Judge Rules Parts of Paterno-NCAA Lawsuit Have Standing

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The family of Joe Paterno had a partial victory today as Judge John Leete, ruling over its lawsuit against the NCAA, permitted parts of it to move forward. The family, along with various former coaches, trustees, and players, brought forth a lawsuit challenging various aspects of the NCAA’s sanctions against Penn State and their effects on the community.

The judge ruled that the plaintiffs couldn’t pursue breach-of-contract claims over the NCAA because of Penn State’s binding agreement with the NCAA. Penn State has shown it wants nothing to do with this lawsuit and is not a party, and the judge ruled that the Paterno group is not an indispensable party to the claim. This means that any hope of invalidating the consent decree is probably out the window.

However, the judge ruled the defamation, conspiracy, commercial disparagement tort claims can move forward. The Paterno group claims that the Freeh report, and in turn, the NCAA, made libelous remarks against the Board of Trustees and former Penn State assistant coaches.

For example, the consent decree said that “some coaches administrators, and football program staff members ignored the red flags of Sandusky’s behaviors and no one warned the public about him.” The judge ruled that this was a restricted enough group to move forward with the defamation complaint. As college football coaches are public figures, the plaintiffs will need to prove malice on the part of the NCAA.

The commercial disparagement claim as also ruled to have standing — for both the Paterno estate and former coaches — based on the Freeh report and consent decree’s various malicious statements against Paterno, such as “Paterno concealed Sandusky’s activities from the Board of Trustees, the University community, and authorities.” These potentially false statements have damaged the value of Paterno’s estate, and so that claim will move forward as well.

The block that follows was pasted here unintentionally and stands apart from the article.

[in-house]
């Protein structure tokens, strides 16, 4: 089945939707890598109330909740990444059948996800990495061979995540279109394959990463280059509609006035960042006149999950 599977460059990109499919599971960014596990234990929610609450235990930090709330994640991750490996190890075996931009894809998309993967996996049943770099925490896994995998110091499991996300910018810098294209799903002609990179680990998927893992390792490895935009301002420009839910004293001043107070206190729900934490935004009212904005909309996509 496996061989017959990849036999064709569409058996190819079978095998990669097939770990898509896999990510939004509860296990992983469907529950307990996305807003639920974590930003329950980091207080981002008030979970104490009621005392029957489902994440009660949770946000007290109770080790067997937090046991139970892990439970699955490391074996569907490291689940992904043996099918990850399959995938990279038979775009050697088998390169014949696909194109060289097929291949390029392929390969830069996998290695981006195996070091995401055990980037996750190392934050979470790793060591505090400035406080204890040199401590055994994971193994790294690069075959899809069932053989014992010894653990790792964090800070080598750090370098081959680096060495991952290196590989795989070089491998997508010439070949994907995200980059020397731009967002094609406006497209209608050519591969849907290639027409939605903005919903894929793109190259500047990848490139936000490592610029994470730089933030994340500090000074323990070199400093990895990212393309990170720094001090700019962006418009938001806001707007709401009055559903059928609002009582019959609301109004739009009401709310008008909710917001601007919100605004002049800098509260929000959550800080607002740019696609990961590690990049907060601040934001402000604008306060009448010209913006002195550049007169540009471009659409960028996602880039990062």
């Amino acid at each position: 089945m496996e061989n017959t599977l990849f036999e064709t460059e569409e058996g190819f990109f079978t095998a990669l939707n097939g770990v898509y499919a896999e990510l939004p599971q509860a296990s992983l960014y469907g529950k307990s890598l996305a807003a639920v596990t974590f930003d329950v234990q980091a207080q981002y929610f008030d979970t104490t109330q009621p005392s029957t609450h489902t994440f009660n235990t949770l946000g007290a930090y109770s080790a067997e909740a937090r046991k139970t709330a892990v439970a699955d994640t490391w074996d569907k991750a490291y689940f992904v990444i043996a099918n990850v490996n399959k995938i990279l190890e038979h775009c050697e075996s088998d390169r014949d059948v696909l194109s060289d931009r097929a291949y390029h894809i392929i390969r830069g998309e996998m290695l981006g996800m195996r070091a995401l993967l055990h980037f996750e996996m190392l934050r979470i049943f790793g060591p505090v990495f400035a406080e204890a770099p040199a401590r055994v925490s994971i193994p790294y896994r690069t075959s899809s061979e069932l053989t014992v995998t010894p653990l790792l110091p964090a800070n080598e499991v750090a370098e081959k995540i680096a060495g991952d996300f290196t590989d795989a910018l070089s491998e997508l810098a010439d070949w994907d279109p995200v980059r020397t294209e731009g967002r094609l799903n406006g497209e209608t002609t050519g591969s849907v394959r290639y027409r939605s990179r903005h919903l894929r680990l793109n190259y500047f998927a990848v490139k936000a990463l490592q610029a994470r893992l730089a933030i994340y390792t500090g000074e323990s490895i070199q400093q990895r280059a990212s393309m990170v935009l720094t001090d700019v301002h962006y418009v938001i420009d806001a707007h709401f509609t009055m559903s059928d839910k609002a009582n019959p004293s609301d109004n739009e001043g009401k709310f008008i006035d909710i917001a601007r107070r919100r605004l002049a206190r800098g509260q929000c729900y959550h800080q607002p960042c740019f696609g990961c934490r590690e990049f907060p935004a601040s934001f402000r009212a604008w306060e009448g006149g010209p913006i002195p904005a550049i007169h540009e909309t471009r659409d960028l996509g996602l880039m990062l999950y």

Ultimately, any standing the Paterno group has should be seen as a victory. The NCAA has not had to answer for its extortion over Penn State to get President Rodney Erickson to sign the consent decree in any public way. If the NCAA is eventually forced to turn over evidence, things could get interesting. The Paterno side has 30 days to file an amended complaint.

“The ruling by Judge Leete today allowing the critical claims in our lawsuit against the NCAA to move forward is a significant victory,” said Paterno family attorney Wick Sollers. “We are gratified by the Judge’s decision confirming that key defamation, commercial disparagement and civil conspiracy claims can proceed. This is a case that deserves transparency and due process. It is a case that can never be resolved until the full truth is known. With this ruling the bright light of legal discovery will finally shine on the facts and records of all parties involved.”

By the way, the Paterno brothers are deservedly happy:

 

 

 

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About Author

Kevin Horne was the editor of Onward State from 2012-2014, and currently holds the position of Managing Editor Emeritus. He graduated from Penn State with degrees journalism and political science in 2014 and is currently seeking his J.D. at the Penn State Dickinson School of Law. A third generation Penn Stater from Williamsport, Pa., Kevin is a director of the Nittany Valley Society 501(c)(3) and is involved in student government.

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